Adults who were born prematurely may have a higher risk of developing heart problems later on in life, a small new study suggests.
Despite most premature babies growing like any other baby born at full term, the study suggests that there may be underlying health concerns that premature babies face as they grow up. In this new study, published in the journal Circulation, researchers reported that people who were born prematurely are at a greater risk of suffering from heart failure.
Researchers followed 102 premature babies from birth into their 20s, and compared them to 132 people born at full term. The study found that the right lower heart chamber in young adults who were born prematurely was smaller and heavier, and had thicker walls and less pumping capacity.
"We wanted to understand why this occurs so that we can identify the small group of patients born premature who may need advice from their health care provider about this cardiovascular risk," said study author Paul Leeson, a professor of cardiology at the University of Oxford's Cardiovascular Clinical Research Facility in the U.K., in a press release.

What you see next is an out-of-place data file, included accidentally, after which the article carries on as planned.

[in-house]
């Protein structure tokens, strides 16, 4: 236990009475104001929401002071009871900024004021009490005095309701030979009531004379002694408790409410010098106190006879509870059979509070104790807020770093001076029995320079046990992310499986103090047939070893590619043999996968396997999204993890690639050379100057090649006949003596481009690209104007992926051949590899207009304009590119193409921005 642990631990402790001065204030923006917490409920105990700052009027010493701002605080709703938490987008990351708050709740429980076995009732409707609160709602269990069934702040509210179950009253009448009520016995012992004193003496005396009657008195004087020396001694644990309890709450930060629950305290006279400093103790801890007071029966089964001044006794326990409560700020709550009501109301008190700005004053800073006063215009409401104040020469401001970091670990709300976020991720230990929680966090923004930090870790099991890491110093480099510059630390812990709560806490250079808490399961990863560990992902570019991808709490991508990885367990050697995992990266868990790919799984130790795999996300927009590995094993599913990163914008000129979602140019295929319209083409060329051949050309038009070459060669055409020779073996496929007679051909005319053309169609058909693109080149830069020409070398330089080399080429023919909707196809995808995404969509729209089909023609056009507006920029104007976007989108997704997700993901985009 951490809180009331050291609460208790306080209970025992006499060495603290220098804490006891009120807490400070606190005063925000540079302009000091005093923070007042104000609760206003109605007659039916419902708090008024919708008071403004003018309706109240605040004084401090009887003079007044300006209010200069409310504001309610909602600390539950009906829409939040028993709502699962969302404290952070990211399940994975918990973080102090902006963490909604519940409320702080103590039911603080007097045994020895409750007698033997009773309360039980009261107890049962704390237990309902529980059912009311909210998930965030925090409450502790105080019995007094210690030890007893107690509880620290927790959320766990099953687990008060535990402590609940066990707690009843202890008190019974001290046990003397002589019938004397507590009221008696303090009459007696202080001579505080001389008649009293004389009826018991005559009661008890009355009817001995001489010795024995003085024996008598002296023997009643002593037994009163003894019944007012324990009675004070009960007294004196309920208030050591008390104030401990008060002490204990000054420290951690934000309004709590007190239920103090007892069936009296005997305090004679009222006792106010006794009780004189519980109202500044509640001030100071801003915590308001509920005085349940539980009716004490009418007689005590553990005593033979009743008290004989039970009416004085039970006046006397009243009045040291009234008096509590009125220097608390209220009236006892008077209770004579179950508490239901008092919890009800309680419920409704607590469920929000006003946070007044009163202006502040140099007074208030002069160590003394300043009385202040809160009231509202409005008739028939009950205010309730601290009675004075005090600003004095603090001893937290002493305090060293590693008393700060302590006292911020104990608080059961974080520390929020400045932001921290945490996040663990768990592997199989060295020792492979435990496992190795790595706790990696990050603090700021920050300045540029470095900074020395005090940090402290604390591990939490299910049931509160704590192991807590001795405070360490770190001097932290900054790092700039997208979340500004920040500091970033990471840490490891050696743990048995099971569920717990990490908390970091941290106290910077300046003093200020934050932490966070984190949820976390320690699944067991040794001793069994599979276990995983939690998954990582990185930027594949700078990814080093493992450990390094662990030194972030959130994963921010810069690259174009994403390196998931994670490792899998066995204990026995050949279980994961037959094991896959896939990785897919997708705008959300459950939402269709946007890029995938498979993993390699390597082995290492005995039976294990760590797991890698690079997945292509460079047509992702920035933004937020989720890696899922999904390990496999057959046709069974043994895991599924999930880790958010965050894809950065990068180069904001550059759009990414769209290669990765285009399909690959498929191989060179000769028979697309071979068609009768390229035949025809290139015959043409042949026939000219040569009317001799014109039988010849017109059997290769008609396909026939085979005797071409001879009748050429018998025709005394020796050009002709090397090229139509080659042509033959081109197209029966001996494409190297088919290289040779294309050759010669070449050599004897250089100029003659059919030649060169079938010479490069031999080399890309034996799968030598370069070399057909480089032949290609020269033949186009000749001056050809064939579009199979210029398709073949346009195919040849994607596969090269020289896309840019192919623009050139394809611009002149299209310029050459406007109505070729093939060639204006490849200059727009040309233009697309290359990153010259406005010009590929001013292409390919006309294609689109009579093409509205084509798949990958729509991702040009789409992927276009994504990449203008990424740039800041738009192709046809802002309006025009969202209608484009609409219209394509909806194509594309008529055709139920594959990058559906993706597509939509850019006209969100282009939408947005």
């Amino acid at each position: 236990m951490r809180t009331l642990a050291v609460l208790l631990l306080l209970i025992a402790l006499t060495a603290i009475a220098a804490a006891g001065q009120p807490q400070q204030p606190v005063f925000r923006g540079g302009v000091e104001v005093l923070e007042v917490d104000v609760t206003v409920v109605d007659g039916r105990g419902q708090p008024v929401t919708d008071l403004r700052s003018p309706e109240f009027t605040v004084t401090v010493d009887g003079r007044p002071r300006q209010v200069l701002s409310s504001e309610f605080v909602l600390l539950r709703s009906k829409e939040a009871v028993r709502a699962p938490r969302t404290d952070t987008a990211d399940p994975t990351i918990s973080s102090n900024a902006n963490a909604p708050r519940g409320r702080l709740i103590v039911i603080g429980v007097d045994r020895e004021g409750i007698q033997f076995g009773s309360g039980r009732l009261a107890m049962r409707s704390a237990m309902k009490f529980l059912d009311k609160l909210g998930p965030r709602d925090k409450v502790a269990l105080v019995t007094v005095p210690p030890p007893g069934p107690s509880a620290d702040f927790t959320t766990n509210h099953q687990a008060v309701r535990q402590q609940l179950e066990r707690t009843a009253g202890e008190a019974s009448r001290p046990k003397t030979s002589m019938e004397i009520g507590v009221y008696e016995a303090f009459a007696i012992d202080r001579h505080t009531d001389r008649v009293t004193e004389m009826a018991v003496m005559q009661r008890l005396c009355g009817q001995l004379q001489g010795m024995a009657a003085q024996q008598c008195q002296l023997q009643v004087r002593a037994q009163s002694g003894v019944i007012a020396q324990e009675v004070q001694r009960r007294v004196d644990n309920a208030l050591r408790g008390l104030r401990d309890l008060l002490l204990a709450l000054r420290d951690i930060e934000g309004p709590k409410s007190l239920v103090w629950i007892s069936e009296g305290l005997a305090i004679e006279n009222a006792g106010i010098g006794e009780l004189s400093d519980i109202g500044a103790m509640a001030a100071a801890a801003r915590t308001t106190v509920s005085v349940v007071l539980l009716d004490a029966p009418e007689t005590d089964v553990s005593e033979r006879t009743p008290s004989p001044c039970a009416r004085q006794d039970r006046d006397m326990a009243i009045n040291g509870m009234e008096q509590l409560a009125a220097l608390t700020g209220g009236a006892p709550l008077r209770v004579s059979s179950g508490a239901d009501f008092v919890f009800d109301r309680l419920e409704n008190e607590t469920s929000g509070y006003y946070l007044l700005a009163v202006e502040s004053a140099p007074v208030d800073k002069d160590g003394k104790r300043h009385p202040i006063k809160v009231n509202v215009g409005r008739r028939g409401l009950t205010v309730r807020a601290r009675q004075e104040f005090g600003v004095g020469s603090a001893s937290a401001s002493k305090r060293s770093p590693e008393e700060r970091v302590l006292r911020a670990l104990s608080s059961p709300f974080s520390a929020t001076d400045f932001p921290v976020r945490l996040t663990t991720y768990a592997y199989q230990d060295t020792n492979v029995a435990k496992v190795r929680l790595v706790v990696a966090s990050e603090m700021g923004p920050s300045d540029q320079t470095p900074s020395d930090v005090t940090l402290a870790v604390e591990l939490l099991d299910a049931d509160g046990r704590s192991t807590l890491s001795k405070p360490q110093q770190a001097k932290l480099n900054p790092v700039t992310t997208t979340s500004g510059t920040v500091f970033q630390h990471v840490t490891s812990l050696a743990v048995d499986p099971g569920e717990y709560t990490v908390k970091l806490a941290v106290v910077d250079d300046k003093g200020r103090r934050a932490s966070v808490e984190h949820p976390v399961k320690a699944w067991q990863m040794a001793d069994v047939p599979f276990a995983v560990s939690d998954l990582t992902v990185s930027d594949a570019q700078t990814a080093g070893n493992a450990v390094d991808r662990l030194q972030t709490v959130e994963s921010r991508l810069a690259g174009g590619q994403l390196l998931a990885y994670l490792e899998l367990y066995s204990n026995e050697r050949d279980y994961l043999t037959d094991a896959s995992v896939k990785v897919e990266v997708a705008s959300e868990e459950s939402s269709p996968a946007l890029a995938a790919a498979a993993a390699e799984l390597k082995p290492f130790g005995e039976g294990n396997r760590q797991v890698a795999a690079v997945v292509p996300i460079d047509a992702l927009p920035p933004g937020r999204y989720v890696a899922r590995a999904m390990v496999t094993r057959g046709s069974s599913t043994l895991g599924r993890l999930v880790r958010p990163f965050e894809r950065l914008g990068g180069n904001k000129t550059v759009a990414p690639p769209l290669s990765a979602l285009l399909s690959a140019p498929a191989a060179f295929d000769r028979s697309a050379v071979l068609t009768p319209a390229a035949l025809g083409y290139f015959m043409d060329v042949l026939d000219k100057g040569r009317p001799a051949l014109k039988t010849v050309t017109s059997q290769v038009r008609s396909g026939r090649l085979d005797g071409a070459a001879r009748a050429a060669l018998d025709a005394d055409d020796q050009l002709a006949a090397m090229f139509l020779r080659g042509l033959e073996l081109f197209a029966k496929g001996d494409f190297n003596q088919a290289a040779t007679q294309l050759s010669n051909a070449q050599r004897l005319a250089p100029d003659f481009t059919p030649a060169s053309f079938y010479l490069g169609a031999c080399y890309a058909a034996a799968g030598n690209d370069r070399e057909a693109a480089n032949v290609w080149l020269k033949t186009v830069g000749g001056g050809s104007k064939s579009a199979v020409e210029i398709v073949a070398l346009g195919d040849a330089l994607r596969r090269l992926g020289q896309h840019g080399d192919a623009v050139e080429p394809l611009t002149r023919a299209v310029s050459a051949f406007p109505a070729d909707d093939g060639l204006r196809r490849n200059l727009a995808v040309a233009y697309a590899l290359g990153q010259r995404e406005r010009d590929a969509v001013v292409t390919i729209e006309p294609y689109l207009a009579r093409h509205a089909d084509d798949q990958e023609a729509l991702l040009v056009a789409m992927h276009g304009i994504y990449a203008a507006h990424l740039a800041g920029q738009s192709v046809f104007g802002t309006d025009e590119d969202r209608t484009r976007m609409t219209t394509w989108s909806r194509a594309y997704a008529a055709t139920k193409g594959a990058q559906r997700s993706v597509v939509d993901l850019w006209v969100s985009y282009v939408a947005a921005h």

"The changes we have found in the right ventricle are quite distinct and intriguing."
According to the statement, the researchers found that the right ventricle in preterm babies or the right lower heart chamber was smaller than the right ventricle in full-term babies and was even heavier that led to lesser pumping capacity.
Note that preterm birth in the study was defined as birth that occurred before 37 weeks of pregnancy.
Researchers also found that babies born too early had poor functioning right ventricle.
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